Yes! I like to distinguish between handwriting and letter formation though. With handwriting one produces letters by hand using a writing implement. Letter formation, on the other hand, relates only to the stroke sequence used to produce a letter. Some of my students, who have significant motor delays, may never be fluent at handwriting. However, it is still important for them to learn the steps for forming the letters – whether following the animations with their eyes, writing the letters in the air or tracing large letter models with their finger. It is my, as-yet-untested theory that the benefits of handwriting including – “better perception of letters which transfers to reading, training the orthographic loop and improved serial organization” (Virginia Wise Berninger, Strengthening the Mind’s Eye) – applies to letter formation as well.
That said my app does provide three levels of difficulty. The easiest allows the user the lift their finger from the screen while the hardest requires the user to complete the letter using a continuous stroke i.e. without any finger lifts.

Q: Where can we find more information about your apps?

Abilipad can be found at

Handwriting Heroes can be found at

Here is the Handwriting Heroes app in action –

The post New Handwriting App – Handwriting Heroes Created By an OT appeared first on Your Therapy Source.

Monday, July 25, 2016

Sensory Processing Styles and Mindfulness

Sensory Processing Styles and Mindfulness

Mindfulness is the ability to live in the moment with an open mind and attention to the present.   In order to  live in the moment, one must be able to bring attention and awareness to all of the sensory, cognitive, and emotional aspects of the current experience.   Focused breathing, meditation and yoga are a few examples of how one can practice mindfulness.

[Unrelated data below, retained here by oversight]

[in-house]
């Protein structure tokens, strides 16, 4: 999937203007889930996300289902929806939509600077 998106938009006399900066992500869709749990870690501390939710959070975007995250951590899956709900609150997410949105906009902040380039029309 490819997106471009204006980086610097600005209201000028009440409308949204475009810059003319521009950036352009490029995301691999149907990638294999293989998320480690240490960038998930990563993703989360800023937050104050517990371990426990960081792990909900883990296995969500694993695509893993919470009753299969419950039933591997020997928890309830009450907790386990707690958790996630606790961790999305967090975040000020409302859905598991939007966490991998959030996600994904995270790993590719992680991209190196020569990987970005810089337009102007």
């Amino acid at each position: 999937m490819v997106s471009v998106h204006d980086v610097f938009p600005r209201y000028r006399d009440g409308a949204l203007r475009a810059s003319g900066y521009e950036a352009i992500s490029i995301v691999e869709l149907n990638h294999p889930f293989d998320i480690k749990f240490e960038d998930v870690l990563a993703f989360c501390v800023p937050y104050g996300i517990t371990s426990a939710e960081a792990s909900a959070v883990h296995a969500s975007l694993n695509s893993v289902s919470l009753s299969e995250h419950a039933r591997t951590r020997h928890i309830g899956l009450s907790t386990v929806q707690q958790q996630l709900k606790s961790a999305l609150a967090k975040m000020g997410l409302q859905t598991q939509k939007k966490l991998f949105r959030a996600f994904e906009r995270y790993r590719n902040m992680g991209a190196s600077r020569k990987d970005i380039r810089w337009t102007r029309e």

The British Journal of Occupational Therapy published research examining the relationship between mindfulness and sensory processing
styles.   Since mindfulness involves paying attention to the sensory components of daily experiences, it would be expected to vary across sensory processing styles. For example, sensory styles characterized by reduced awareness of sensory inputs would be expected to be associated with less mindfulness during daily experiences.  The study included 151 healthy individuals ranging in age from 18-60.  Each participant completed the Mindful Attention Awareness Scale (MAAS), Cognitive and Affective Mindfulness Scale – Revised (CAMS-R) and the Adolescent/Adult Sensory Profile (AASP).  The results indicated the following:

  1. low registration sensory processing style was negatively correlated with both measures of mindfulness.
  2. sensory sensitivity and sensory avoiding processing styles were also negatively correlated with mindfulness, but only in the frequency of mind wandering episodes.
  3. sensory seeking style did not significantly correlate with either mindfulness measure.
  4. increased low registration, sensory sensitivity and sensory avoiding scores significantly predicted mind wandering and distraction.

In summary, “aspects of mindfulness associated with attention and awareness were significantly negatively related to sensory processing
patterns associated with passive behavioral strategies (low registration and sensory sensitivity)”.

Reference:  Karen R Hebert. The association between sensory processing styles and mindfulness. British Journal of Occupational Therapy 0308022616656872, first published on July 18, 2016 doi:10.1177/0308022616656872